Aussies ignoring 5G: Here’s what you’re missing out on
Almost half of Australians have no interest in 5G on their mobile, but its speeds for your home Internet connection are worth a hot glance.
Many Australians couldn't care less about 5G, the newest mobile network promising blazing fast speeds and better performance.
A Finder survey of over 800 people found that almost half of the respondents didn't have 5G on their phones and didn't want it.
But even if you aren't sold on 5G for your mobile, it's proving itself to be one of the best alternatives to the NBN when it comes to home Internet. This might pique your interest if you're working from home most of the time, are big on gaming and downloads or have a big household.
5G vs NBN
This is good news for anyone who's unhappy with their NBN connection or thinks it could be better.
5G home wireless connects to the Internet via the same mobile network your phone uses, while fixed-line NBN uses physical cables and wires to transmit data.
The downside is while the NBN is rarely down, the 5G network's signal strength can change based on weather, location and other factors, so your speed and connection can vary.
So, who's 5G good for? We speak to Finder's editor-at-large and telco expert, Angus Kidman, to find out.
5G is potentially a sensible choice for renters, especially if you're on a short-term lease. But remember: reception might not be as good the next time you move.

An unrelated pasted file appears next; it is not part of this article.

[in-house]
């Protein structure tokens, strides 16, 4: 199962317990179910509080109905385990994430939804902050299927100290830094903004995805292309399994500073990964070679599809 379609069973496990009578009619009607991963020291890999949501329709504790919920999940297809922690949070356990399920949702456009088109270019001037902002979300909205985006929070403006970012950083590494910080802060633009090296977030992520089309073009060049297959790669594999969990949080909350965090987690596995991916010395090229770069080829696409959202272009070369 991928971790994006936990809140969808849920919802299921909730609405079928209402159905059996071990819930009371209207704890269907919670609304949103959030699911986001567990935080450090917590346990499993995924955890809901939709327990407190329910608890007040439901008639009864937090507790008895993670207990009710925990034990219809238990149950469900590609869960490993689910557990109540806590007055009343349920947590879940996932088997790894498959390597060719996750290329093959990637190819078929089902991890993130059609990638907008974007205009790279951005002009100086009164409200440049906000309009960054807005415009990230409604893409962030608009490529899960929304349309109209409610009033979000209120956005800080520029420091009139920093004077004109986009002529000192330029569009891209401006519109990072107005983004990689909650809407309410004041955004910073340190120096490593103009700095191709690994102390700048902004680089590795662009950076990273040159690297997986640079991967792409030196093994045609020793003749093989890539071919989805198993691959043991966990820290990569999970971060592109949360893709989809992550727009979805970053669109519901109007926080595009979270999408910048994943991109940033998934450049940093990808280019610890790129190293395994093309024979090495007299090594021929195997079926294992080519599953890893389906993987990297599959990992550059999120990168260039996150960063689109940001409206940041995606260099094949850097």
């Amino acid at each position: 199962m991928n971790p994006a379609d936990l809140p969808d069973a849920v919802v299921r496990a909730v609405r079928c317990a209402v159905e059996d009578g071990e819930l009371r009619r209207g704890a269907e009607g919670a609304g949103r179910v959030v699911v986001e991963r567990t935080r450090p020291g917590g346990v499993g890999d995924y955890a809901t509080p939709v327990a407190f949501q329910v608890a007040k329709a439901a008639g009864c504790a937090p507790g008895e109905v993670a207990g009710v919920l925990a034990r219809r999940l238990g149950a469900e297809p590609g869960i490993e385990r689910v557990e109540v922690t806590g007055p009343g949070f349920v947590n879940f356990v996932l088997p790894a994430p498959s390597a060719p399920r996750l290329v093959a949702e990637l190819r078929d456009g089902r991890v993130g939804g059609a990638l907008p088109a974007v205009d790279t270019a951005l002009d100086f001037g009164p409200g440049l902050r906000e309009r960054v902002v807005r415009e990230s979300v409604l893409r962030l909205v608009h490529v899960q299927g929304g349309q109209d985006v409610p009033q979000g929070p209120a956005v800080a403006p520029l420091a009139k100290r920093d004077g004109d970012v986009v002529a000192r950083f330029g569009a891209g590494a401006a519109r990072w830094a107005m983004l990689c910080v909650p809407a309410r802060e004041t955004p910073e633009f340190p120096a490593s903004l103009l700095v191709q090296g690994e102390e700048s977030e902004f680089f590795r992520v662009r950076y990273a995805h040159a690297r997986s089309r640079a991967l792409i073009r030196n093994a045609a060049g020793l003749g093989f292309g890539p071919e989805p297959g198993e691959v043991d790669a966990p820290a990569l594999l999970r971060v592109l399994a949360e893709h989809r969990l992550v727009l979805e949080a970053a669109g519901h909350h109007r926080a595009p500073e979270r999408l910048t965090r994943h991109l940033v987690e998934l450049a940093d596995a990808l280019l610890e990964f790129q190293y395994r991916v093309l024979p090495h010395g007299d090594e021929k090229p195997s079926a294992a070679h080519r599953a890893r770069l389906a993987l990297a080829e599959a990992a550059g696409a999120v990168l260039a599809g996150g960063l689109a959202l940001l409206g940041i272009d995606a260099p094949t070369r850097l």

5G speeds in Australia giving NBN a run for its money
Current 5G speeds depend on the provider, but average around 200–300Mbps in Australia. For example, Optus scored an average of 310Mbps on a Speedtest report in April 2021.
In comparison, the NBN has top speeds between 12 and 250Mbps, depending on the plan you buy.
If the speeds seem too good to be true, it's likely because the uptake for 5G isn't as high as it could be.
"As more people get onto 5G, we can expect performance to deteriorate," Kidman explains.
"The speeds you're getting now are unlikely to be so strong in a year's time, even though 5G will handle multiple users better than its predecessors."
But isn't 5G expensive?
It's difficult to make a direct price comparison, since there are so many plans and providers offering both 5G and NBN.
For example, Optus's basic 5G home wireless plan costs $75 per month for unlimited data, but your download speeds get capped at 100Mbps.
In comparison, an NBN 100 plan from Optus will cost you at least $95 per month, making 5G the cheaper option in this case.
What's the catch?
If consistently good speeds are important to you, even after you've hit your data limit, then 5G may not be for you.
"The real reason NBN remains the best choice for most households is that virtually all data plans are unlimited," Kidman says.
"You just don't see that with mobile plans – if you have an 'unlimited' offer, the speed will drop drastically once you hit the cap.
"Data usage goes up over time, and the rising popularity of streaming is fuelling that trend even more."